... whom 'tis given To bear the tidings of benignant Heaven, Aided by me, pursue the watery road, And seek Gustavus in his dark abode. Where swift Dal-Elbe his wandering current leads Thro' barren mountains and uncultured meads, Resign'd to cold ...
— Gustavus Vasa - and other poems • W. S. Walker

... said that no man ever sank under the burden of the day. It is when to-morrow's burden is added to the burden of to-day, that the weight is more than a man can bear. Never load yourselves so, my friends. If you find yourselves so loaded, at least remember this: it is your own doing, not God's. He begs you to leave the future to Him, and mind the present. What more or what else could He do to take the burden off you? ...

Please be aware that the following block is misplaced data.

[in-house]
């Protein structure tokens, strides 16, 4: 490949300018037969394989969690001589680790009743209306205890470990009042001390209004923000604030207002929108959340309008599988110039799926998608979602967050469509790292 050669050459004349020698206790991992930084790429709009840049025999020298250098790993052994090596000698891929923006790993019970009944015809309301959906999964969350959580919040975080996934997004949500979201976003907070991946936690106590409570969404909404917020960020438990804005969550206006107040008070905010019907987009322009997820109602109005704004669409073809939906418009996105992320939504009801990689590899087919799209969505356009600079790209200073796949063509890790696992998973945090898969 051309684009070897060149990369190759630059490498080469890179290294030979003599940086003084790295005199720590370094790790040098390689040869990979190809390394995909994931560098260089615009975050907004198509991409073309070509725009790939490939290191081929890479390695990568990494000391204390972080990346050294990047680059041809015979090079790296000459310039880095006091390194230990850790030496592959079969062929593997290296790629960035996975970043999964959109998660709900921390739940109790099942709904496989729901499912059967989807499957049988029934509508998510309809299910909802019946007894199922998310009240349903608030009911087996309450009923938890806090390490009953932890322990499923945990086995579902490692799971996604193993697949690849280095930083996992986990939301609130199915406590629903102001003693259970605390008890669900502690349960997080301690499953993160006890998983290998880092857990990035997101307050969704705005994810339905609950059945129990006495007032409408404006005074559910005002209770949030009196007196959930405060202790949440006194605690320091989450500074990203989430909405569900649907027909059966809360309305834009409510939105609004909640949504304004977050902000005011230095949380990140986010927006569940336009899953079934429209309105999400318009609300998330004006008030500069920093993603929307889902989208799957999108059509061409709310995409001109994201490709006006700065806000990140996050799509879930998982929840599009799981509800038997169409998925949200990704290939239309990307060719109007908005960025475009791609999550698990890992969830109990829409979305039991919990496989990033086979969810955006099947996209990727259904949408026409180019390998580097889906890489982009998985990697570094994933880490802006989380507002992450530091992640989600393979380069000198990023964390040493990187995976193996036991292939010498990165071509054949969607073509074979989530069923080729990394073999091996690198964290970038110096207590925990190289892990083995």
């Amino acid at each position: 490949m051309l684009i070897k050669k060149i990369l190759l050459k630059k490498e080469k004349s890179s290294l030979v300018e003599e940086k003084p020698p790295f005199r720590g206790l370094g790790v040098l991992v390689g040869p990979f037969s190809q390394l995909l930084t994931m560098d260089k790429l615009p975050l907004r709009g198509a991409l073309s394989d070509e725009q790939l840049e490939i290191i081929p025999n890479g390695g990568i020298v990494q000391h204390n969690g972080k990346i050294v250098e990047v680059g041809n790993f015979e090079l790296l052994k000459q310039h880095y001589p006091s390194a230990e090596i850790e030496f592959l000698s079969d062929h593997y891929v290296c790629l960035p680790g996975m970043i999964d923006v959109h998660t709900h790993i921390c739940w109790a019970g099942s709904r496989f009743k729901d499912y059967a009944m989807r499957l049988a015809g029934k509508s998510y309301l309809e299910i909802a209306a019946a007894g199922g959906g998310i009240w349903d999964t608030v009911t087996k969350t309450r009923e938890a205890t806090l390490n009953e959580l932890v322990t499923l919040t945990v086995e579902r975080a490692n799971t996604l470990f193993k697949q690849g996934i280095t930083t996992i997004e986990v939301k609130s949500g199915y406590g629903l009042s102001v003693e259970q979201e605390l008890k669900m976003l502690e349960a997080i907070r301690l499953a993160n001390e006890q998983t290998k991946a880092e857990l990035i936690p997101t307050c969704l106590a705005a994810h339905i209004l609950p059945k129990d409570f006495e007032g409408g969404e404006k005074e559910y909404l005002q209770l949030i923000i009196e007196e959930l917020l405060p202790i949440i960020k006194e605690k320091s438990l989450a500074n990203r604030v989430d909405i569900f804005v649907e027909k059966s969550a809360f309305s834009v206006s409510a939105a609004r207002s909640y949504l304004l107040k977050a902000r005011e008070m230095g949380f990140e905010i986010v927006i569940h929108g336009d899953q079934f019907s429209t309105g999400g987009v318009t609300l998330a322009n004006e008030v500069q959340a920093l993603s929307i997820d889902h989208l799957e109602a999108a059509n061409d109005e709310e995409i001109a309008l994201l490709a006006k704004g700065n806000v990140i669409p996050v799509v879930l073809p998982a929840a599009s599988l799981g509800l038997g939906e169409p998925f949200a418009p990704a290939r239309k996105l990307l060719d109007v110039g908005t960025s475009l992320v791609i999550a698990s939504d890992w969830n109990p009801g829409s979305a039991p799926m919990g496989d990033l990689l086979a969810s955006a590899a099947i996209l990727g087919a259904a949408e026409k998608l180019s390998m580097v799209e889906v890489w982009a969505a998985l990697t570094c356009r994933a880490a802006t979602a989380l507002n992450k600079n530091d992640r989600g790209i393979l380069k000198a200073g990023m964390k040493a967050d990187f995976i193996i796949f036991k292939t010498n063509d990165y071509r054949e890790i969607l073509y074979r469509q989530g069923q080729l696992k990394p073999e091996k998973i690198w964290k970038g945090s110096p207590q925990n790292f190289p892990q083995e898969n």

— Annals of a Quiet Neighbourhood • George MacDonald

... horizons of your children, encourage and intensify their curiosity and their creative impulses, and cultivate and enlarge their sympathies. That is what you are for. Under your guidance and the suggestions you will bring to bear on them, they have to shed the old Adam of instinctive suspicions, hostilities, and passions, and to find themselves again in the great being of the universe. The little circles of their egotisms have to be opened ...
— The World Set Free • Herbert George Wells

... suppose that you have got your trees growing nicely, and they have begun to bear fruit. There are other important steps to be taken, which will be of little cost to you. Provide a wind-break for the orchard. Evergreens answer the purpose, being a protection against the wind. Having this ...
— Scientific American Supplement, No. 433, April 19, 1884 • Various

... made life so happy and wonderful was more than a fellow could bear, his bitter thoughts ran. What a fool he had been to let himself be talked into taking this on. Where were all those "vast rewards" his dad and Admiral Rogers had talked about so eloquently? How could anything possibly make up for losing the ...
— Man of Many Minds • E. Everett Evans